I went down to deck level, grabbed hold of the rail and hung on. The signs of the fight with the Royal Navy MTB were plain to see. Two largish holes in the superstructure where cannon shells had hit and dozens of bullet holes in the hull that could only have been made by heavy machine-gun fire.
I went up fast and surfaced a good thirty yards nearer the shore than theKathleen. Binnie was the first to see me and waved his hand. They hauled in the anchor, McGuire started the engines and coasted towards me.
‘You’ve found it ?’ Binnie asked as they slowed beside me and McGuire let the anchor down again.
I nodded. ‘I’m making my first dive now to assess the situation.’
I got a grip on my mouthpiece again and went down fast, hanging on to the deck rail while I adjusted my air supply. Then I switched on the lamp and went head first down the companionway.
A small amount of grey light filtered in through the portholes, but not much and it was as eerie as hell in that passage. One of the cabin doors swung gently to and fro. I shoved it open with my foot and a body lifted gently off the bunk opposite in the sudden turbulence and subsided again, but not before I’d seen the face, swollen to incredible proportions like something out of a nightmare. Another drifted above my head, pinned to the cabin roof. I got out and closed the door hurriedly.
I found what I wanted the moment I entered the main
saloon for several large boxes were jumbled together in the angle between the centre table and the bulkhead where the boat had tilted. Most of them were padlocked, but one had been opened and the contents spilled out in an untidy pile like children’s bricks.
Gold is heavy stuff and the ingot I picked up must have weighed a good twenty pounds, but I was conscious of no particular elation as I moved back along the companion-way. The chips were down with a vengeance and a hell of a lot depended on what happened during the next ten or fifteen minutes.
I surfaced beside the ladder McGuire had put over the rail and held up the ingot. Binnie came down the ladder and stood knee-deep in water to take it from me, hanging on with one hand. It was a heaven-sent opportunity and as I passed the ingot to him, I slipped my diver’s knife from its sheath and pushed it down inside one of his paratrooper’s boots.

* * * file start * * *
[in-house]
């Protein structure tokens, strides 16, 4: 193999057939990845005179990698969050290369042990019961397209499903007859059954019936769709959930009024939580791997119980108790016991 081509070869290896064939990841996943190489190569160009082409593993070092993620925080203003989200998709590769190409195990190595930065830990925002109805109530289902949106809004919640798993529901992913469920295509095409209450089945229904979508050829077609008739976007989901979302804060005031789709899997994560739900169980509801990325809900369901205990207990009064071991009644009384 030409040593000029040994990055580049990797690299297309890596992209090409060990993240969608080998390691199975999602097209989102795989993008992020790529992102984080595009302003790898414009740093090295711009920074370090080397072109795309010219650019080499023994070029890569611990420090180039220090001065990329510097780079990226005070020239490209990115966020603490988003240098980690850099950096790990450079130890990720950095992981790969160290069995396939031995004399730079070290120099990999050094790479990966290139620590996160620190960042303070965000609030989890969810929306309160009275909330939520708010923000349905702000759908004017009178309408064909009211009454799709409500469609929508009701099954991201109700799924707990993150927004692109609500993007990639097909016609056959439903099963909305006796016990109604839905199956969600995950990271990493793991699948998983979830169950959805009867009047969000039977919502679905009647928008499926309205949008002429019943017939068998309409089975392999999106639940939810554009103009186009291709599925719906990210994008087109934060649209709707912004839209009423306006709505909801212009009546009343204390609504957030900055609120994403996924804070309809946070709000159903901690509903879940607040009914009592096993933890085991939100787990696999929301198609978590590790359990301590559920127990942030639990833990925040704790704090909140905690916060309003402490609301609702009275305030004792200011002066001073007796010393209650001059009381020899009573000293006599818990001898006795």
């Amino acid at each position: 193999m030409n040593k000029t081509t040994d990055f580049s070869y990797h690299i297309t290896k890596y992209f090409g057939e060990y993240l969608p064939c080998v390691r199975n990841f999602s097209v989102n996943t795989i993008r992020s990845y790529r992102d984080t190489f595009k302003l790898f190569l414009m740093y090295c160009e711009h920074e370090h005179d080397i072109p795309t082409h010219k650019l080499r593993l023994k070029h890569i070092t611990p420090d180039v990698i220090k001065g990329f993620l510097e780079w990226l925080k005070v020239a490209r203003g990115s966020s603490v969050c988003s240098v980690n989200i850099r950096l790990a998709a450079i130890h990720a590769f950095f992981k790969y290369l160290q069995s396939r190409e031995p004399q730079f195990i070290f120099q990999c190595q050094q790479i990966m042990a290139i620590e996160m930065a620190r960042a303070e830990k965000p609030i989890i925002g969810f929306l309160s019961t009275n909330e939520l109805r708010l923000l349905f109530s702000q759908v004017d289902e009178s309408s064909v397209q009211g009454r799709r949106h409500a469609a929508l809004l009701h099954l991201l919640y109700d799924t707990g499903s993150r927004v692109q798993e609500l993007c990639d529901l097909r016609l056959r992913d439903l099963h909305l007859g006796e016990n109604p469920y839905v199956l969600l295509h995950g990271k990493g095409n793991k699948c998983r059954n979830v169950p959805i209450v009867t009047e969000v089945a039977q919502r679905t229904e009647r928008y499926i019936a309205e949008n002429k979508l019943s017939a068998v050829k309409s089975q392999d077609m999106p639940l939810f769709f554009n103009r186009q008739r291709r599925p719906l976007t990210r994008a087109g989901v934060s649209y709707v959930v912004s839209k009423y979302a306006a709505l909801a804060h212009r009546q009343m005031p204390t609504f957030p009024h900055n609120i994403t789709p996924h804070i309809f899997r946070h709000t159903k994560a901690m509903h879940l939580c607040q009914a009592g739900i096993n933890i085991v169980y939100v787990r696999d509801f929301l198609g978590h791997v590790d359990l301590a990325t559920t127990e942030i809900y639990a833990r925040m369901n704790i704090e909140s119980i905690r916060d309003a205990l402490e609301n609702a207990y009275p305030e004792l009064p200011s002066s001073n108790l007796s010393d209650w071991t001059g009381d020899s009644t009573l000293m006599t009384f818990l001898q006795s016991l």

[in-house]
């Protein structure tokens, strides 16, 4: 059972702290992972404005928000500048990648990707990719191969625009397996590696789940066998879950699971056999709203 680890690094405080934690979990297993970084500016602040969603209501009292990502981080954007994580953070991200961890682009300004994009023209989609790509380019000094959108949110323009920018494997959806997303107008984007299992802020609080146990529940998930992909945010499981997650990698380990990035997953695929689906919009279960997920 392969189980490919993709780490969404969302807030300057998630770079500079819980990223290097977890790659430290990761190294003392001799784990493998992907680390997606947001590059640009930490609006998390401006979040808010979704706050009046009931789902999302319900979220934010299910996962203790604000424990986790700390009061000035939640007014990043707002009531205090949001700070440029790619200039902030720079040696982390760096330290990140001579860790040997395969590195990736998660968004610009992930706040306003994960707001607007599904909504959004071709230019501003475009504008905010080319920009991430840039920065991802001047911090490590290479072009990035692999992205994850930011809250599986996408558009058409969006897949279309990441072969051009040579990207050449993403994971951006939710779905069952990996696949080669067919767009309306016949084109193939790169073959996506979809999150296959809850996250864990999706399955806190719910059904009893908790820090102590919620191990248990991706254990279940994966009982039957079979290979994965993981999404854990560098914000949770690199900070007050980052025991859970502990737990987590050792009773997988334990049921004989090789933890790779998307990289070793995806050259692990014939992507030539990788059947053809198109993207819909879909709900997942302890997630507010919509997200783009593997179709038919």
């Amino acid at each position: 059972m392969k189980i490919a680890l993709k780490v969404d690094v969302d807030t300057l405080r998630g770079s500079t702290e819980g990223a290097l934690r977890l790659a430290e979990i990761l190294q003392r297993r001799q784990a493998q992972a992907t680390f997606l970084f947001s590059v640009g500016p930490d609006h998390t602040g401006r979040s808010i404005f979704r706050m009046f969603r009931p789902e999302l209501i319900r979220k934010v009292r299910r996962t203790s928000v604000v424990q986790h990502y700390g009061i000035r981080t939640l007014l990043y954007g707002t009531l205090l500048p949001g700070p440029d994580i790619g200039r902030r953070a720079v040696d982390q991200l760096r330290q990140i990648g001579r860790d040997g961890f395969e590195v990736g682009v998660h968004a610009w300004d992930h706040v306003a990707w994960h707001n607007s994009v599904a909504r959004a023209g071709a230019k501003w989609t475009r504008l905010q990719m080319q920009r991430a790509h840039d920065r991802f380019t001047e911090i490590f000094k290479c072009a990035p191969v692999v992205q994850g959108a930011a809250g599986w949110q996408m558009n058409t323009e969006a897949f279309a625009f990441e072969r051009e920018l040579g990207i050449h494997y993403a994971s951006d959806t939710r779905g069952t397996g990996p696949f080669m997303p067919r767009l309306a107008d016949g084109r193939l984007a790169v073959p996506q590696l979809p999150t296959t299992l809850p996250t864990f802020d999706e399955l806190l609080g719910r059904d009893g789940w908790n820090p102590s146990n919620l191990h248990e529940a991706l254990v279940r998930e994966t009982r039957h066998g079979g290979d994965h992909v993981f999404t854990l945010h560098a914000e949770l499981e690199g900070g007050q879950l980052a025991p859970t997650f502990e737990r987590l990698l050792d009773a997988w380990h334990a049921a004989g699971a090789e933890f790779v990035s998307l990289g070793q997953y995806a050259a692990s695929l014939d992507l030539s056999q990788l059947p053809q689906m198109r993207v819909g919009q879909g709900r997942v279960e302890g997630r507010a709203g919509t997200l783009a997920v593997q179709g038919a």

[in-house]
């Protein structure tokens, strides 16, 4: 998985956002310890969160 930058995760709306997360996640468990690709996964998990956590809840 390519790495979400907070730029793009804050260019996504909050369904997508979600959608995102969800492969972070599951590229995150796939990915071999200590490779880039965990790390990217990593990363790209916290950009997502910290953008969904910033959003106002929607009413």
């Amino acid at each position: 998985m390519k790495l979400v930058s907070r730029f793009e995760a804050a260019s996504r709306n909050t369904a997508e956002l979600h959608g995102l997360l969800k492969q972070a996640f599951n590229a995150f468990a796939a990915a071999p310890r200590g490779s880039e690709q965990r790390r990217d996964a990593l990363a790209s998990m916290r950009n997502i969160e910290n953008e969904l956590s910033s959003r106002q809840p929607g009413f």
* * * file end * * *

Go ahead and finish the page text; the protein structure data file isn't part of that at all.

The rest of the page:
His face, as usual, gave nothing away. He handed the ingot over the rail to McGuire, who turned excitedly to show it to Dooley. Dooley was more interested in watching me.
‘Are you all right, Major?’ Binnie asked.
‘It’s bloody cold,’ I said. ‘So let’s have that net down pretty damn quick. I want to get out of here.’
McGuire, helped by Binnie, pushed the winch arm out over the rail. They had akeady fixed a heavy net to the pulley hook which they now let down. I adjusted my mouthpiece and went after it
Filling the net was a laborious process for as I needed the lamp to negotiate the interior of the wreck, I could only carry one ingot at a time. It took me a good
twenty minutes to move six. Which was very definitely enough, so I hauled on the line and followed them up.
As I surfaced they were already swinging the net in over die deck. ‘Jesus, man, is this the best you can do ?’ McGuire called.
‘It’s bloody hard work/1 told him.
‘Well, you’d better get on with it or we’ll be here all day.’
I glanced at Binnie, who was crouched over the rail, busily engaged in moving the ingots. Dooley stood against the rail towards the prow watching me, so I gave him two fingers and dived.
I went nearly all the way to the bottom before changing direction and striking for the surface again, keeping directly under the keel of theKathleen. When I was almost there, I unbuckled the straps of my aqualung and got rid of it, surfacing gently on the other side ofKathleen.